Dividing Marital Property: Will I Get Half of Everything?

property, DuPage County divorce attorneyWhen a couple gets divorced, one of the most contentious aspects of the process involves the identification and division of marital property. For many couples, the marital estate is a physical representation of their life together, making it very difficult for the parties to reach a reasonable resolution.

If you and your spouse cannot come to an agreement regarding your property, the issue will be left to the court to decide. Such a situation leads many to assume that the court will simply divide the marital estate into equal halves, and allocate 50 percent of the marital property to one spouse and 50 percent to the other. According to Illinois law, however, this is not exactly the case.

Equitable Distribution

The Illinois Marriage and Dissolution of Marriage Act provides that during a divorce, marital property is to be divided between the spouses in a manner that is equitable and just. The law does not promise or even imply that each spouse should receive an equal share. Instead, the court is required to consider the totality of the situation in determining how to allocate the marital estate.

When dividing marital property, the court will take into account:

  • The contributions of each spouse to the contents and value of the marital estate including those of a stay-at-home spouse or parent;
  • Any property that has been wasted or dissipated by either spouse;
  • The duration of the marriage;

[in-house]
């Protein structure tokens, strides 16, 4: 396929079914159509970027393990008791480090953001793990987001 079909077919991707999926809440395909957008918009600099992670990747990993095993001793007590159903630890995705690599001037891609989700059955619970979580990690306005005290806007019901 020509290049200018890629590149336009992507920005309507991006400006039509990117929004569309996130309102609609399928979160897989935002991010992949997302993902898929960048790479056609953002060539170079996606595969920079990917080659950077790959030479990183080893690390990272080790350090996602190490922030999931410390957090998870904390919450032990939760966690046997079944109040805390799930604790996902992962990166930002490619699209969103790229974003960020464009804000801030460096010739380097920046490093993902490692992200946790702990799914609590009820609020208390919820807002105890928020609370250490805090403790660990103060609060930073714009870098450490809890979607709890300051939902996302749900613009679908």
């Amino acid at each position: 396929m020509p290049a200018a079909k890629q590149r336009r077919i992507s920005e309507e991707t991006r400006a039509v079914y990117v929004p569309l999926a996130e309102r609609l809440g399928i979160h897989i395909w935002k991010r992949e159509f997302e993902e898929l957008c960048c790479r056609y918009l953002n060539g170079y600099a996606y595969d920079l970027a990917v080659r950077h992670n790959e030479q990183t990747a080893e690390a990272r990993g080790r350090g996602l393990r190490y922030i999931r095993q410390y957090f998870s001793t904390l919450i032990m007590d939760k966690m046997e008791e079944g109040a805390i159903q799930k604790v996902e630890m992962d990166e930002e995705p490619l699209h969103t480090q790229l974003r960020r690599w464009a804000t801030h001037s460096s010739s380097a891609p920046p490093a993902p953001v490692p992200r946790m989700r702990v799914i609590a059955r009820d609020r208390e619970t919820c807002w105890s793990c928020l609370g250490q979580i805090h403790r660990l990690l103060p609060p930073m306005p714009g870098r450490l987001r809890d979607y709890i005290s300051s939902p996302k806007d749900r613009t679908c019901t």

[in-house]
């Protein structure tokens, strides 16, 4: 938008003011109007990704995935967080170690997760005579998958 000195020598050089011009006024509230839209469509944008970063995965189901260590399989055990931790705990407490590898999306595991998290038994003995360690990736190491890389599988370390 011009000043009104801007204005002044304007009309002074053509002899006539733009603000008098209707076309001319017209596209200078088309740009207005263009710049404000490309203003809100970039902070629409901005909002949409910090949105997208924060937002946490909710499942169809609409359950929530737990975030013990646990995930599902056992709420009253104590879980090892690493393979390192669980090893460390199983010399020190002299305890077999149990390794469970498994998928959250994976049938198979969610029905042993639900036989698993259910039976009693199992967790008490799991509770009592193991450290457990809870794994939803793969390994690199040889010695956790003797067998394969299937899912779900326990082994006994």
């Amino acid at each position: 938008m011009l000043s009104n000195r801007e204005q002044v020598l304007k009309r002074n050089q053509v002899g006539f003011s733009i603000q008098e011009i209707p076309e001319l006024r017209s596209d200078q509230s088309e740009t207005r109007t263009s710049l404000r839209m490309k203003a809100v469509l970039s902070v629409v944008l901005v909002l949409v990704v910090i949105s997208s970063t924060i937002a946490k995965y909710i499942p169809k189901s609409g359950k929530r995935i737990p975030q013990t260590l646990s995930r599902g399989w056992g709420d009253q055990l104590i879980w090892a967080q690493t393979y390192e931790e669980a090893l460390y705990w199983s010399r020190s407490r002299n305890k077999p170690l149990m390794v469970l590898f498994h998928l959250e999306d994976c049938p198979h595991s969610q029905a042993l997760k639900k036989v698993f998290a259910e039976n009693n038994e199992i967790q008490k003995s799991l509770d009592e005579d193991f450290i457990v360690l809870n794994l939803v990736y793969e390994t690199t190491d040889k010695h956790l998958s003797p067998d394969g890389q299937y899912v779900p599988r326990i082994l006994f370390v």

• Each spouse’s financial circumstances and how they will be affected by the division of property;
  • Obligations or rights stemming from either spouse’s prior marriage, if applicable;
  • Arrangements being made for the couple’s children;
  • Whether maintenance is being awarded or considered;
  • Each spouse’s age, health, employability, and income potential;
  • The tax consequences of the property division process; and
  • Any valid prenuptial or postnuptial agreement between the spouses.

Each Case Is Unique

There are several ways in which the court could approach the property division process. Some judges begin with a hypothetical 50/50 split and adjust the percentages upon consideration of each factor. Others start with a clean slate and develop an arrangement piece by piece. In still other cases, the couple may agree on how to divide most of the estate, but only require the court to settle one or two particular issues. Your property settlement must be developed based on the circumstances of your situation, so no two cases are exactly the same.

If you are considering a divorce and have questions about dividing marital property, contact an experienced DuPage County divorce attorney. Call 630-409-8184 to discuss your case with a legal professional who understands the law and will work with you in protecting your rights.

 

Source:

http://www.ilga.gov/legislation/ilcs/ilcs4.asp?DocName=075000050HPt%2E+V&ActID=2086&ChapterID=59&SeqStart=6100000&SeqEnd=8350000

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